PECTORAL SANDPIPER, HUDSONIAN GODWIT, GR/LESSER YELLOWLEGS, SHORT-BILLED DOWITCHER, WESTERN SANDPIPER, WHIMBREL, LEAST SANDPIPER, WILSON’S SNIPE, CACKLING GOOSE, SANDHILL CRANE, YELLOW-RUMPED WARBLER, HERMIT THRUSH, PACIFIC WREN, VIOLET-GREEN SWALLOW, AMERICAN PIPIT, LAPLAND LONGSPUR, LINCOLN’S SPARROW, FOX SPARROW, GOLDEN-CROWNED SPARROW, SAVANNAH SPARROW, SONG SPARROW, RING-NECKED PHEASANT, PINE SISKIN, MERLIN

Islands and Ocean Visitor Center Trail

LEAST SANDPIPER, CACKLING GOOSE, GREATER WHITE-FRONTED GOOSE, SANDHILL CRANE, NORTHERN HARRIER, LAPLAND LONGSPUR, PACIFIC WREN, SONG SPARROW, LINCOLN’S SPARROW, GOLDEN-CROWNED KINGLET

Beluga Lake

TRUMPETER SWAN

Mud Bay

HUDSONIAN GODWIT, PACIFIC GOLDEN-PLOVER, WHIMBREL, WESTERN SANDPIPER, LEAST SANDPIPER, DUNLIN, SHORT-BILLED DOWITCHER, SEMIPALMATED PLOVER, BLACK-BELLIED PLOVER, GREATER YELLOWLEGS, SHORT-EARED OWL,PARASITIC JAEGER, LAPLAND LONGSPUR, SAVANNAH SPARROW, AMERICAN PIPIT, BELTED KINGFISHER, VIOLET-GREEN SWALLOW

Spit: Green Timbers/Louie’s Lagoon

HUDSONIAN GODWIT, BAR-TAILED GODWIT, PACIFIC GOLDEN-PLOVER, WESTERN SANDPIPER, LEAST SANDPIPER, SEMIPALMATED PLOVER, SHORT-BILLED DOWITCHER, BLACK-BELLIED PLOVER, SHORT-EARED OWL, SNOW GOOSE, BRANT, CACKLING GOOSE, MERLIN, VIOLET-GREEN SWALLOW, AMERICAN PIPIT

Out on the Bay

TUFTED PUFFIN, BLACK OYSTERCATCHER, RUDDY TURNSTONE, BLACK TURNSTONE, MARBLED MURRELETS, SURFBIRD, RED-NECKED PHALAROPE, LONG-TAILED DUCK, PIGEON GUILLEMOT, HARLEQUIN DUCK, DOUBLE-CRESTED CORMORANT

Calvin and Coyle Trail

ORANGE-CROWNED WARBLER, YELLOW-RUMPED WARBLER, HERMIT THRUSH, VARIED THRUSH, BROWN CREEPER, PACIFIC WREN, BLACK-CAPPED CHICKADEE, BOREAL CHICKADEE, CRANE.

Seaside Farm (private)

WHIMBREL, WILSON’S SNIPE, GREATER YELLOWLEGS, CACKLING GOOSE, GREATER WHITE-FRONTED GOOSE, ORANGE-CROWNED WARBLER, WILSON’S WARBLER, WHITE-CROWNED SPARROW, FOX SPARROW, GOLDEN-CROWNED SPARROW, SONG SPARROW, DARK-EYED JUNCO, PINE GROSBEAK, PINE SISKIN, VIOLET-GREEN SWALLOW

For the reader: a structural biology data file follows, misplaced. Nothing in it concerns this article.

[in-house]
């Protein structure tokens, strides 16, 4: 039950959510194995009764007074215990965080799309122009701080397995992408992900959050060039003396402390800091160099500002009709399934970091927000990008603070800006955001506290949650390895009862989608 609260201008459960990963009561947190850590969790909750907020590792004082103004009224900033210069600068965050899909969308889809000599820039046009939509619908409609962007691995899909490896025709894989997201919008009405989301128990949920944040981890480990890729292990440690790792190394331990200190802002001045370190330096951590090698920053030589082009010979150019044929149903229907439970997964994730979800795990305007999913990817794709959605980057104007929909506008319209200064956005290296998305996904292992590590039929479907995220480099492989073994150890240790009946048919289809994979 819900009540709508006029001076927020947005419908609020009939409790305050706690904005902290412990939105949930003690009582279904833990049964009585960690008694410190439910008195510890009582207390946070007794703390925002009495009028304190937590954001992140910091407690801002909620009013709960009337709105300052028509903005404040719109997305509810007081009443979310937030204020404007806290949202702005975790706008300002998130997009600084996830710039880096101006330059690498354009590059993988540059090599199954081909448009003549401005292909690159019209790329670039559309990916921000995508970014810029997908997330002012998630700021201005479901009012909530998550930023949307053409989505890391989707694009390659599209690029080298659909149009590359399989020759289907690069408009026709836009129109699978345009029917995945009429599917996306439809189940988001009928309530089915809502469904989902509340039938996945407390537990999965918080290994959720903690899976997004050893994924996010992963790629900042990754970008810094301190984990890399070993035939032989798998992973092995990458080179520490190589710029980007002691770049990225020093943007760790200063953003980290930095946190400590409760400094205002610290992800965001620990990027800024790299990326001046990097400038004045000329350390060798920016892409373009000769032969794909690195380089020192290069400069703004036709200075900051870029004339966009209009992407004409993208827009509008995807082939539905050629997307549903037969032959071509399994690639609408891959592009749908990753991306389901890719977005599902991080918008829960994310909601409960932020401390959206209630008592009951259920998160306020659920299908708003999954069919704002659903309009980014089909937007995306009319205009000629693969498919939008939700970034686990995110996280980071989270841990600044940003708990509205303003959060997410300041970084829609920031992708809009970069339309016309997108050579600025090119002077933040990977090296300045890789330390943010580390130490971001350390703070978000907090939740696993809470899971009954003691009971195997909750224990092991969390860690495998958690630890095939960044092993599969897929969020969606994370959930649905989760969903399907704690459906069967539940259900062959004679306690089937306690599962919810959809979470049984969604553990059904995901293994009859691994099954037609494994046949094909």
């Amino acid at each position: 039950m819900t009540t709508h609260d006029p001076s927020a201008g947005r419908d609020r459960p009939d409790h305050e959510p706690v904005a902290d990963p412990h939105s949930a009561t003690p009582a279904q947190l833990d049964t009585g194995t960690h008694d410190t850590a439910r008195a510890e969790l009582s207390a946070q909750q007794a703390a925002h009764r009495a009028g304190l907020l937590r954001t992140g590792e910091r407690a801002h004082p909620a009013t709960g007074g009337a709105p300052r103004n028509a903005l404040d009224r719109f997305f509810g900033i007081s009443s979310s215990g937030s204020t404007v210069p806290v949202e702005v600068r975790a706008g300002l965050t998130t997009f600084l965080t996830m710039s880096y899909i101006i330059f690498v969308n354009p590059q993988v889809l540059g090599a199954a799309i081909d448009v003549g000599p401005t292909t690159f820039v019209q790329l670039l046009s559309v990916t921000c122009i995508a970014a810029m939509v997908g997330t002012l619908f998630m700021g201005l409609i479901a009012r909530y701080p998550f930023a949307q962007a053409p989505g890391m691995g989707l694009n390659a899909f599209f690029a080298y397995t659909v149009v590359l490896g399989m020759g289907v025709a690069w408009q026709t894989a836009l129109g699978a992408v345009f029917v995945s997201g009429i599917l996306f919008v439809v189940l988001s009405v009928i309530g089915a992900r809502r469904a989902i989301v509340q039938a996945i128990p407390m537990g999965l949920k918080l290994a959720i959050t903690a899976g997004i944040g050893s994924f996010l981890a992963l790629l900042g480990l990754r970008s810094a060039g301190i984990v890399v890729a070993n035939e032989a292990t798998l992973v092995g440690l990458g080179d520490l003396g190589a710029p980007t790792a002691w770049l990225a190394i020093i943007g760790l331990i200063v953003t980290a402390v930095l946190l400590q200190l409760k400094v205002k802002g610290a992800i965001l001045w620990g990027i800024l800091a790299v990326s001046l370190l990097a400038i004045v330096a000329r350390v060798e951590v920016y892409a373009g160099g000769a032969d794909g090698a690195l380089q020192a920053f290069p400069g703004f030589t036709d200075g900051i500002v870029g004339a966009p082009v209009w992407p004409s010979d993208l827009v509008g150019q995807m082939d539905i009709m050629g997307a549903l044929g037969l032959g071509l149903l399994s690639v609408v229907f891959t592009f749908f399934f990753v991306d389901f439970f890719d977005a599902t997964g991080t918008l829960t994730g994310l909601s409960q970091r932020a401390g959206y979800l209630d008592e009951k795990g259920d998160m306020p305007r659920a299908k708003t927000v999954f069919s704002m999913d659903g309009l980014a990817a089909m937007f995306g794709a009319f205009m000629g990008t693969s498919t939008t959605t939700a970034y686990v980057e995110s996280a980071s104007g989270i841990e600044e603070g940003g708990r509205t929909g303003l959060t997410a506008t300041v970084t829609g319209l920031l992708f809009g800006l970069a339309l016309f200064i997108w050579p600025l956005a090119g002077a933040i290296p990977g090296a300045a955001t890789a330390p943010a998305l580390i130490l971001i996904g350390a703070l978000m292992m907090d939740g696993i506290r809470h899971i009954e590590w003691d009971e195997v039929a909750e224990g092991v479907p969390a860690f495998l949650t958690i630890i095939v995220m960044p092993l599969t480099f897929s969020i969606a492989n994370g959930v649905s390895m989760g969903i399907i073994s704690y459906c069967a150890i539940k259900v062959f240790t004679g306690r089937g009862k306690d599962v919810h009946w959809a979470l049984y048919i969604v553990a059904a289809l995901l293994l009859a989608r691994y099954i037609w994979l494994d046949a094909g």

SHOREBIRD FESTIVAL BIRD REPORT: 5-5-21

These birds seen on the 5th and include reports from the Kachemak Bay Birders’ Shorebird Monitoring that morning as posted on eBird.

Interesting that there was a pair of SNOW GEESE that flew over most of the monitoring areas!  So beautiful to see them in the sunshine, and most of us did get to see them. And nice to have a RUDDY TURNSTONE since it’s the Festival’s featured bird this year! Seen in Mud Bay and at Gull Island. The highest number of WESTERN SANDPIPERS so far reported was 500 at Green Timbers on the 4th.

Anchor River

HUDSONIAN GODWIT, BLACK TURNSTONE, PACIFIC GOLDEN-PLOVER, DUNLIN, GREATER/LESSER YELLOWLEG, BLACK-BELLIED PLOVER, LEAST SANDPIPER, WESTERN SANDPIPER, SEMIPALMATED PLOVER, WHIMBREL, SNOW GOOSE, CACKLING GOOSE, GREATER WHITE-FRONTED GOOSE, CASPIAN TERN, ARCTIC TERN, VIOLET-GREEN SWALLOW, LAPLAND LONGSPUR, AMERICAN PIPIT

Beluga Slough/Bishop’s Beach

GR/LESSER YELLOWLEGS, SHORT-BILLED DOWITCHER, WESTERN SANDPIPER (120), WHIMBREL, LEAST SANDPIPER, SNOW GOOSE (2), BRANT, CACKLING GOOSE, GREATER WHITE-FRONTED GOOSE, SANDHILL CRANE, HERMIT THRUSH, PACIFIC WREN, VIOLET-GREEN SWALLOW, AMERICAN PIPIT, SONG SPARROW

Mud Bay

RUDDY TURNSTONE (2), HUDSONIAN GODWIT, MARBLED GODWIT, PACIFIC GOLDEN-PLOVER, WHIMBREL, WESTERN SANDPIPER (350), LEAST SANDPIPER, DUNLIN, SHORT-BILLED DOWITCHER, SEMIPALMATED PLOVER, BLACK-BELLIED PLOVER, GREATER YELLOWLEGS, CASPIAN TERN, ARCTIC TERN, BONAPARTE’S GULL, LAPLAND LONGSPUR, SAVANNAH SPARROW, AMERICAN PIPIT, BELTED KINGFISHER, VIOLET-GREEN SWALLOW, MERLIN

Spit: Green Timbers/Louie’s Lagoon/Harbor Area

PACIFIC GOLDEN-PLOVER, HUDSONIAN GODWIT, WESTERN SANDPIPER, LEAST SANDPIPER, SEMIPALMATED PLOVER, SHORT-BILLED DOWITCHER, BLACK-BELLIED PLOVER, BANK SWALLOW, ARCTIC TERN, SNOW GOOSE, BRANT, MERLIN, VIOLET-GREEN SWALLOW, AMERICAN PIPIT

Out on the Bay

BLACK OYSTERCATCHER, RUDDY TURNSTONE, SURFBIRD

 

PRE-SHOREBIRD FESTIVAL BIRD REPORT

May 3rd and 4th

Anchor River

HUDSONIAN GODWIT, BLACK TURNSTONE, PACIFIC GOLDEN-PLOVER, DUNLIN, GREATER/LESSER YELLOWLEG, BLACK-BELLIED PLOVER, LEAST SANDPIPER, DOWITCHER sp, WESTERN SANDPIPER, SEMIPALMATED PLOVER, SNOW GOOSE, PARASITIC JAEGER, ARCTIC TERN, CACKLING GOOSE, LAPLAND LONGSPUR, BELTED KINGFISHER, DOUBLE-CRESTED CORMORANT

Beluga Lake

CANVASBACK, GADWALL, AMERICAN THREE-TOED WOODPECKER, TRUMPETER SWAN, WILSON’S SNIPE

Beluga Slough

GR/LESSER YELLOWLEGS, BLACK-BELLIED PLOVER, DUNLIN, LEAST SANDPIPER, DOWITCHER sp, WESTERN SANDPIPER, OSPREY, BONAPARTE’S GULL, EU x AM WIGEON hybrid, SAVANNAH SPARROW, NORTHERN HARRIER

Mud Bay